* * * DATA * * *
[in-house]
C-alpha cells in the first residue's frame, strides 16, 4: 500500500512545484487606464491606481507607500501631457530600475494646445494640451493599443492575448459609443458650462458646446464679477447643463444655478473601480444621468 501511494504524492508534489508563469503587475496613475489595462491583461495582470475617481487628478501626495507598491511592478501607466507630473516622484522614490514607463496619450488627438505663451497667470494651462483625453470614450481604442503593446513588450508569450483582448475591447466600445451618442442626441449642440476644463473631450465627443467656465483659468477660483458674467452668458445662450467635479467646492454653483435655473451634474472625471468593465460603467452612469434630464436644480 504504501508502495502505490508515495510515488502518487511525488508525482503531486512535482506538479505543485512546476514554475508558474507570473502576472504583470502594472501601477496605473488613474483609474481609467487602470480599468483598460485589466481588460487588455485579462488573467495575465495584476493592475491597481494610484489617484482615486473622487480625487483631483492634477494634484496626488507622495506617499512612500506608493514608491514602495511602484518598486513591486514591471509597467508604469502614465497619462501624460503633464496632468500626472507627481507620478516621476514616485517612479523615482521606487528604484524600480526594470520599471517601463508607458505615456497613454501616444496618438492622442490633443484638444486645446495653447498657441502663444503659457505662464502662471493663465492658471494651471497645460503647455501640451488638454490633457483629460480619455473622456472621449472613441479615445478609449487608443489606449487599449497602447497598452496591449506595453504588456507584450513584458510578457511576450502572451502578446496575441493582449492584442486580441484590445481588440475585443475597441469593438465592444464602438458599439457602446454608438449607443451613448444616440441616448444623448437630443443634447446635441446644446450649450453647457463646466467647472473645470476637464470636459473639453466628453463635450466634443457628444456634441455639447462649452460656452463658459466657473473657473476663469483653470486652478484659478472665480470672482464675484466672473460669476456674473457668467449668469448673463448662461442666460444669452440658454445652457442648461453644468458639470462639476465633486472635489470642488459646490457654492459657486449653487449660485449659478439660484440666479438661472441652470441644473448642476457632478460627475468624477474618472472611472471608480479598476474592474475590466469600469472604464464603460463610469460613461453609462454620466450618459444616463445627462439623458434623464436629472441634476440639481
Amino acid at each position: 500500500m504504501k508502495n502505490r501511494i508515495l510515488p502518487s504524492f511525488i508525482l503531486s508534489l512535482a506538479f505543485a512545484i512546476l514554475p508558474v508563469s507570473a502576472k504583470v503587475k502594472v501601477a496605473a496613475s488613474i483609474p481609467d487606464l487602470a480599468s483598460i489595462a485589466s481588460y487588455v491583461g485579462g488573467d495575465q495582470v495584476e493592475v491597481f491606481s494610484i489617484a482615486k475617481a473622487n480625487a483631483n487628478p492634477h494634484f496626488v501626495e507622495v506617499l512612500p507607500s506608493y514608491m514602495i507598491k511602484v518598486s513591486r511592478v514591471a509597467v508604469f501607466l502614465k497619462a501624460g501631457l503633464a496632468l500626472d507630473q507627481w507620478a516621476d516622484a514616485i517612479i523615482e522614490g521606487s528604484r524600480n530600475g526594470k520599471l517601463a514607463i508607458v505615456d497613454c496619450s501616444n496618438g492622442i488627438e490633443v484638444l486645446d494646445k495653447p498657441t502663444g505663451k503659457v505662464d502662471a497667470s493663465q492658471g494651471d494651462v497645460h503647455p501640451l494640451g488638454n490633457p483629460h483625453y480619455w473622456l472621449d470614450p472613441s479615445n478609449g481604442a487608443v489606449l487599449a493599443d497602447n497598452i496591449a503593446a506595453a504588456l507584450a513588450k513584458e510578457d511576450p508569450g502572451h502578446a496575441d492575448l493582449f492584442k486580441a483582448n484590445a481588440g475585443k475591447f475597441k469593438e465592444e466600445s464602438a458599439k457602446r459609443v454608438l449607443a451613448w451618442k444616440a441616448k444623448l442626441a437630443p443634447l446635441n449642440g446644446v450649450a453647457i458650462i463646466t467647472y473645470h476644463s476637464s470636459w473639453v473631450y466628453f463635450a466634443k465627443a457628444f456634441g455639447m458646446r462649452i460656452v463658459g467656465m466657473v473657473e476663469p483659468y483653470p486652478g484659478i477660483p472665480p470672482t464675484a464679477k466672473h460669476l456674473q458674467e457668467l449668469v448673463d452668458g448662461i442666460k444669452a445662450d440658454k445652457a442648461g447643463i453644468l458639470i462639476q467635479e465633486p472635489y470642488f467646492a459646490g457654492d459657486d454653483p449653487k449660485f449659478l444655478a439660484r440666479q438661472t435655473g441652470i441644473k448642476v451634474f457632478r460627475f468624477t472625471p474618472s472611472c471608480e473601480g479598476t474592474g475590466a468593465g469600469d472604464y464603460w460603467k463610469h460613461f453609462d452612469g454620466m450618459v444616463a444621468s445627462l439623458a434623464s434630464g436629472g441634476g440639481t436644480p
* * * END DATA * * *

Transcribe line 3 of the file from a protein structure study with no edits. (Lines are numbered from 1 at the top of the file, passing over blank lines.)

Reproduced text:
Amino acid at each position: 500500500m504504501k508502495n502505490r501511494i508515495l510515488p502518487s504524492f511525488i508525482l503531486s508534489l512535482a506538479f505543485a512545484i512546476l514554475p508558474v508563469s507570473a502576472k504583470v503587475k502594472v501601477a496605473a496613475s488613474i483609474p481609467d487606464l487602470a480599468s483598460i489595462a485589466s481588460y487588455v491583461g485579462g488573467d495575465q495582470v495584476e493592475v491597481f491606481s494610484i489617484a482615486k475617481a473622487n480625487a483631483n487628478p492634477h494634484f496626488v501626495e507622495v506617499l512612500p507607500s506608493y514608491m514602495i507598491k511602484v518598486s513591486r511592478v514591471a509597467v508604469f501607466l502614465k497619462a501624460g501631457l503633464a496632468l500626472d507630473q507627481w507620478a516621476d516622484a514616485i517612479i523615482e522614490g521606487s528604484r524600480n530600475g526594470k520599471l517601463a514607463i508607458v505615456d497613454c496619450s501616444n496618438g492622442i488627438e490633443v484638444l486645446d494646445k495653447p498657441t502663444g505663451k503659457v505662464d502662471a497667470s493663465q492658471g494651471d494651462v497645460h503647455p501640451l494640451g488638454n490633457p483629460h483625453y480619455w473622456l472621449d470614450p472613441s479615445n478609449g481604442a487608443v489606449l487599449a493599443d497602447n497598452i496591449a503593446a506595453a504588456l507584450a513588450k513584458e510578457d511576450p508569450g502572451h502578446a496575441d492575448l493582449f492584442k486580441a483582448n484590445a481588440g475585443k475591447f475597441k469593438e465592444e466600445s464602438a458599439k457602446r459609443v454608438l449607443a451613448w451618442k444616440a441616448k444623448l442626441a437630443p443634447l446635441n449642440g446644446v450649450a453647457i458650462i463646466t467647472y473645470h476644463s476637464s470636459w473639453v473631450y466628453f463635450a466634443k465627443a457628444f456634441g455639447m458646446r462649452i460656452v463658459g467656465m466657473v473657473e476663469p483659468y483653470p486652478g484659478i477660483p472665480p470672482t464675484a464679477k466672473h460669476l456674473q458674467e457668467l449668469v448673463d452668458g448662461i442666460k444669452a445662450d440658454k445652457a442648461g447643463i453644468l458639470i462639476q467635479e465633486p472635489y470642488f467646492a459646490g457654492d459657486d454653483p449653487k449660485f449659478l444655478a439660484r440666479q438661472t435655473g441652470i441644473k448642476v451634474f457632478r460627475f468624477t472625471p474618472s472611472c471608480e473601480g479598476t474592474g475590466a468593465g469600469d472604464y464603460w460603467k463610469h460613461f453609462d452612469g454620466m450618459v444616463a444621468s445627462l439623458a434623464s434630464g436629472g441634476g440639481t436644480p